Death, Dying & Healing

  • 0 HP / Disabled: I don’t use this mechanic. If your at or below 0 HP make your fort save to see if you are stable or dying.
  • Natural 20 = max dmg from wpn
  • Natural 1 = Fumble All Natural 1’s must be declared as they are the property of the DM!
  • Out of Combat Healing – Healing outside of combat is maximized, whether it be from spell, ability or potion.

Massive Damage Threshold and Results

  • Massive damage: at Con Score + (LvL x 2)
  • Fort Save: succeed on a DC 15 Fortitude save or suffer the effects of massive damage
  • Fort Save Failure = unconscious / dying @ -1 hp for pcs, for generics (unnamed) NPCs this results in instant death. Named “boss” NPCs are treated the same way that PCs are in this regard.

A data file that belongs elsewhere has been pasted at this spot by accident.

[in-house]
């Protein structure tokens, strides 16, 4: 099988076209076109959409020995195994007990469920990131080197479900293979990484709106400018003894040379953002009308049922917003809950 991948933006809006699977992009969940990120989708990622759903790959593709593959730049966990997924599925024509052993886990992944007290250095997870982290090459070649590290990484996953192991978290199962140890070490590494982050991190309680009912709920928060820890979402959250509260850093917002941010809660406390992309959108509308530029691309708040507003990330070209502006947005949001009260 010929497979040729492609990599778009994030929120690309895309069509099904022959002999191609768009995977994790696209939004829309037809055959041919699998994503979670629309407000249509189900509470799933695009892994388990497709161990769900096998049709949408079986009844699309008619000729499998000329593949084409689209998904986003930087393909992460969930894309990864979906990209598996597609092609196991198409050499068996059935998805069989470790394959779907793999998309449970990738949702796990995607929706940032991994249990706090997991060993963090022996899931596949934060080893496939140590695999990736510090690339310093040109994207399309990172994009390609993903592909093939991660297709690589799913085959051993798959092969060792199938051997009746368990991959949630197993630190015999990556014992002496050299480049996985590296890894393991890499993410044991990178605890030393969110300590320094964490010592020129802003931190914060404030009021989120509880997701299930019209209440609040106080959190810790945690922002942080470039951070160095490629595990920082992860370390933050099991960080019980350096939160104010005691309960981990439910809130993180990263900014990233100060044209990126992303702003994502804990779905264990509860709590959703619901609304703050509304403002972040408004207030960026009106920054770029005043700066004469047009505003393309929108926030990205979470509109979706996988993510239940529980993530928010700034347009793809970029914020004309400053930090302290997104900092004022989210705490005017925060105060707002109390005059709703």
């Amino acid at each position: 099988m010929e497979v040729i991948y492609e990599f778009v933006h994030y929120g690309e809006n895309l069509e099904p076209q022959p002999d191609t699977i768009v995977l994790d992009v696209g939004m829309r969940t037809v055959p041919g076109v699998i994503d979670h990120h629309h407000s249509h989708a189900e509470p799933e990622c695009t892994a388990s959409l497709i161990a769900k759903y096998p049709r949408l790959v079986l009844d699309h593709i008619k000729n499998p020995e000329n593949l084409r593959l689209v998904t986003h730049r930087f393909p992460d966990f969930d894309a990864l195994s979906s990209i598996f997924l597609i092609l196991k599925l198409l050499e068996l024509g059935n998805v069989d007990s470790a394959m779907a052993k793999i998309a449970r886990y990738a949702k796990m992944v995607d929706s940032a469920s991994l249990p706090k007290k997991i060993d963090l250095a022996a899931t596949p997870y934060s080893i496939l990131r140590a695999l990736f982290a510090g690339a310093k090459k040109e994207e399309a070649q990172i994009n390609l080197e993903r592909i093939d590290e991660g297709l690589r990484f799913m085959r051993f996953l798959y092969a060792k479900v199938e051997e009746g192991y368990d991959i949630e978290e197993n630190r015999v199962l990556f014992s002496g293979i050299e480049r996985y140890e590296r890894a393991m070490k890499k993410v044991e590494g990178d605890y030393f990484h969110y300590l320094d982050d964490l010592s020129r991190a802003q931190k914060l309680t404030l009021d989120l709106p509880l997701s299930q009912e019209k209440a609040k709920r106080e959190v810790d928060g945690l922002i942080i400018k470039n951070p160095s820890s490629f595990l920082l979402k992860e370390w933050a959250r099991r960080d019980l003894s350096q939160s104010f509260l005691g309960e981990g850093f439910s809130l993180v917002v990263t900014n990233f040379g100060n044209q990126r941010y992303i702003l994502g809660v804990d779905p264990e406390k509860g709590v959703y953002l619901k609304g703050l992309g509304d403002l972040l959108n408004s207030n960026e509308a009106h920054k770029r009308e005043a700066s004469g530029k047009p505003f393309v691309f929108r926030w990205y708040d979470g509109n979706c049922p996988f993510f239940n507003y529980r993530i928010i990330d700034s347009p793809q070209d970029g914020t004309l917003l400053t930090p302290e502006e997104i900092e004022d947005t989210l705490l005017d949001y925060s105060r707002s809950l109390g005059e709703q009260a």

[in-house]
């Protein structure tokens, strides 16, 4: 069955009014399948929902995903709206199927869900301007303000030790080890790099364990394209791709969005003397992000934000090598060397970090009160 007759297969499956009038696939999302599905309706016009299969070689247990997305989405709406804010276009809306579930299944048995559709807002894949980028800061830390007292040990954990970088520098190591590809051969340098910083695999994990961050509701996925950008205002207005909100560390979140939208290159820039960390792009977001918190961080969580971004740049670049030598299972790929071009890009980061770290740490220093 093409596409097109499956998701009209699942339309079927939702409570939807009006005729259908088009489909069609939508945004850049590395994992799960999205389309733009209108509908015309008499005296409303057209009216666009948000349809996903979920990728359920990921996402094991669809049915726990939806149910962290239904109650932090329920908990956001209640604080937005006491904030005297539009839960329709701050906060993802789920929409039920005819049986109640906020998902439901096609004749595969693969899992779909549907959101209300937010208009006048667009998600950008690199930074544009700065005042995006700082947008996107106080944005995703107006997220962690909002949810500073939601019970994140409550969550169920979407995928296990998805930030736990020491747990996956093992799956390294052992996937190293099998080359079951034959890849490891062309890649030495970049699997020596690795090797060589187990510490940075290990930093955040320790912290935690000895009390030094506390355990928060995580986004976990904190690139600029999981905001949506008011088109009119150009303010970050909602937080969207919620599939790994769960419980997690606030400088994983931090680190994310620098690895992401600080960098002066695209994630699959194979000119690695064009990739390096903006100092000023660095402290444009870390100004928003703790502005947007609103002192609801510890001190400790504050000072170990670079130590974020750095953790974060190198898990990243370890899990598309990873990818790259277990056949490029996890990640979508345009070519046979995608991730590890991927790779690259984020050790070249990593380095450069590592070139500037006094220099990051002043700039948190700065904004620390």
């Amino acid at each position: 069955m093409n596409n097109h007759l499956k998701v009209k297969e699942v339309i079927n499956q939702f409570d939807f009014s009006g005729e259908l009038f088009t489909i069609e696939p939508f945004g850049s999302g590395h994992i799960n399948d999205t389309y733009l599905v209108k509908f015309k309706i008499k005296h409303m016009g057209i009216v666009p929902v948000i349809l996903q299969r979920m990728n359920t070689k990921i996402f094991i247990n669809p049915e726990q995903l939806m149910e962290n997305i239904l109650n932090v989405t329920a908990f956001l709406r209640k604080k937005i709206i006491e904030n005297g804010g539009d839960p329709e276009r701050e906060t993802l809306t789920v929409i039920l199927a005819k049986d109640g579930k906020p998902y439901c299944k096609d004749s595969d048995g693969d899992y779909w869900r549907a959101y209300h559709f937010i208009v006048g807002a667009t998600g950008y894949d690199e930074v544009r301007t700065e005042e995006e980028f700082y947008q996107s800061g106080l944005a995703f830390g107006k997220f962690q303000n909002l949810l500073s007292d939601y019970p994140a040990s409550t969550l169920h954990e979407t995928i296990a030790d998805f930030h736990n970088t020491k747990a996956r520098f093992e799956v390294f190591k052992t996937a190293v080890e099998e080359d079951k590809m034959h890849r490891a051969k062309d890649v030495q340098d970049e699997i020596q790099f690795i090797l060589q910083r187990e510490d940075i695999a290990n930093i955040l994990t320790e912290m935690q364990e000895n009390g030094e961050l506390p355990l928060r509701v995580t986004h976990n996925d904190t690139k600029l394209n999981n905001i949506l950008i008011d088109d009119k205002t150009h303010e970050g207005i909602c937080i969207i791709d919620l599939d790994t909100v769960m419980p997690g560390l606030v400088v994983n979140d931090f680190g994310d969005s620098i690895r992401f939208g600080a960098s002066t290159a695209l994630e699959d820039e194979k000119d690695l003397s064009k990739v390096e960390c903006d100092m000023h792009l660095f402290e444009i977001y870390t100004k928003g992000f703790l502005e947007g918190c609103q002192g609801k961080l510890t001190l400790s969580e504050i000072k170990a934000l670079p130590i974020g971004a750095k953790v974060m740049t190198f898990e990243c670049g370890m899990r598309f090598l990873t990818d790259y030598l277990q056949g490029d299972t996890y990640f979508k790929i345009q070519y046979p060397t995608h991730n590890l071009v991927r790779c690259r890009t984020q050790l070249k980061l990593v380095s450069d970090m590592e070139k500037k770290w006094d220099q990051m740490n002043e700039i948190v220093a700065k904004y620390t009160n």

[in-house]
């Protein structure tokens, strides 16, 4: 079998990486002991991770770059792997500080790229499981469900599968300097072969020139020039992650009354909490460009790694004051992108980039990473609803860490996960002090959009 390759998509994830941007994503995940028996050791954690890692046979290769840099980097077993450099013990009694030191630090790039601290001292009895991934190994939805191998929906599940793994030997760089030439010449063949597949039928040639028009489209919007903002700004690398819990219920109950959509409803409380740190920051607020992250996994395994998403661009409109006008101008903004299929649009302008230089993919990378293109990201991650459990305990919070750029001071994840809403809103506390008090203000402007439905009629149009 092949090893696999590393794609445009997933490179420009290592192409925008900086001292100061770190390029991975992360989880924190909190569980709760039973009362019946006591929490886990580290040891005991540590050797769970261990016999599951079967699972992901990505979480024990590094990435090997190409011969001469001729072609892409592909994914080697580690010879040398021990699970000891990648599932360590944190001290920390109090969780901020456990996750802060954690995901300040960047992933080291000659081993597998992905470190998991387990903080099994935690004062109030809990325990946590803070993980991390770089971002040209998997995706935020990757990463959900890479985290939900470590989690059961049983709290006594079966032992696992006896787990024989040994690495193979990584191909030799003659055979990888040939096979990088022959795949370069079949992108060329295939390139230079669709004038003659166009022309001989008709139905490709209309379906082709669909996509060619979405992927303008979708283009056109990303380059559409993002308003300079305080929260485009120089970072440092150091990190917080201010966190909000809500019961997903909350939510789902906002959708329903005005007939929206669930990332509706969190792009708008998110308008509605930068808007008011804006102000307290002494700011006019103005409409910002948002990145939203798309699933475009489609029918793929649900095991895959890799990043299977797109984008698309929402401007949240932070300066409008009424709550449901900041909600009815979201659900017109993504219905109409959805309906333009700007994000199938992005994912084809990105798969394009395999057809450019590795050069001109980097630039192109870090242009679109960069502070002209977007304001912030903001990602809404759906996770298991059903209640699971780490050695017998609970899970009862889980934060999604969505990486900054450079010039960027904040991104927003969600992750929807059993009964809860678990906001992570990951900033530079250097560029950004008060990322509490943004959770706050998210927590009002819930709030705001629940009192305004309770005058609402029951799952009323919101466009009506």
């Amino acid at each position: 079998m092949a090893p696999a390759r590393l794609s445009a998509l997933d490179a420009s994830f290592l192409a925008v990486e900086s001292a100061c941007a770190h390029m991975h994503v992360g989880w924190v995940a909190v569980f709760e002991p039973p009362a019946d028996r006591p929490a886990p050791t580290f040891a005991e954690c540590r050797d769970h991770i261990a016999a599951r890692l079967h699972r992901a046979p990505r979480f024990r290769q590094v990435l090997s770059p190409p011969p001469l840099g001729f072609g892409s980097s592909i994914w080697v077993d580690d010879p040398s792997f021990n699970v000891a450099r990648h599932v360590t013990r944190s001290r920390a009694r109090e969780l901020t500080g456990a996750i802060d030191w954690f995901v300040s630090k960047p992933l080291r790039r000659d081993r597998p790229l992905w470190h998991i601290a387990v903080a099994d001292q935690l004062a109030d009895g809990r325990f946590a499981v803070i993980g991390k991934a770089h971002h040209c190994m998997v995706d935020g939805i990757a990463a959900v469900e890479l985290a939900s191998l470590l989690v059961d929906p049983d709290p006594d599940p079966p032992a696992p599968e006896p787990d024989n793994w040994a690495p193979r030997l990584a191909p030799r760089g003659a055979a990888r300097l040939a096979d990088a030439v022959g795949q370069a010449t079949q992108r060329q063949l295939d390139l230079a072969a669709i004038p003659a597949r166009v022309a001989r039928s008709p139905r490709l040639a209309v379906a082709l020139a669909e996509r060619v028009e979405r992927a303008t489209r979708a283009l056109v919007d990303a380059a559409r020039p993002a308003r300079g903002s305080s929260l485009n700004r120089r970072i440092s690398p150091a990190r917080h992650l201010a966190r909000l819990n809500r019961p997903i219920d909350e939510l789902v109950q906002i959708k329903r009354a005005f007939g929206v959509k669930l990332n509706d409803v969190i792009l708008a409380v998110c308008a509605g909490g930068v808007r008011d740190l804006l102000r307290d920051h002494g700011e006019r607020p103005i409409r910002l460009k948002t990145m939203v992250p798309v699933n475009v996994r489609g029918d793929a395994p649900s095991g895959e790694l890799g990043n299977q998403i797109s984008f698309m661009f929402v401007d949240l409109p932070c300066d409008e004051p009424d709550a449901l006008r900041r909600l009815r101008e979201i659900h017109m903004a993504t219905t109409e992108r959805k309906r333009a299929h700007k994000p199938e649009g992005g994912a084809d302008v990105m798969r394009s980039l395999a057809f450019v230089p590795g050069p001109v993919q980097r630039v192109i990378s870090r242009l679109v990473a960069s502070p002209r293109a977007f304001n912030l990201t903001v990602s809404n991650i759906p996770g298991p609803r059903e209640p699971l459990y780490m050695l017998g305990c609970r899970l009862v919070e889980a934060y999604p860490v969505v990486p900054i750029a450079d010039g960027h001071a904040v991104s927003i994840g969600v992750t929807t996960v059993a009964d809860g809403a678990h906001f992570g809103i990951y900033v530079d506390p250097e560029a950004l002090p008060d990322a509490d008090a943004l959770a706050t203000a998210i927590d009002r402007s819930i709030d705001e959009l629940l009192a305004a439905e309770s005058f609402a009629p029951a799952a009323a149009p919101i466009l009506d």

• The massive damage system scales by +2 DC for every 10 points of damage dealt by an attack in excess of a character’s massive damage threshold.
  • Increase MDT by +10 for each size cat larger than medium.
  • Toughness modifies the Massive Damage Threshold by +3 per each level taken (see skills and feats)

The dying save result variant tends to create less deadly combat since a single save doesn’t spell automatic death. Still a failed save can be just as critical to the tide of battle as in the standard system—a dying character is every bit as useless as a dead one, and is likely to bleed off resources from one or more other characters who attempt to save him from death.

Finally, scaling the saving throw option makes high-level combat particularly dangerous to characters with poor Fortitude saves. Since these characters also tend to have low hit points, combat becomes doubly deadly, since they must now worry about individual attacks from powerful opponents as well as the normal attrition of hit points.


  • If you are behind another creature (friend or foe) you may use them as “soft cover”, thus adding a +4 AC bonus vs ranged attacks (but not AOE effects). This also works in reverse as your enemies also get this same bonus. This can be offset with Precise Shot.


Lazlo COS Pathfinder lazlo_campaign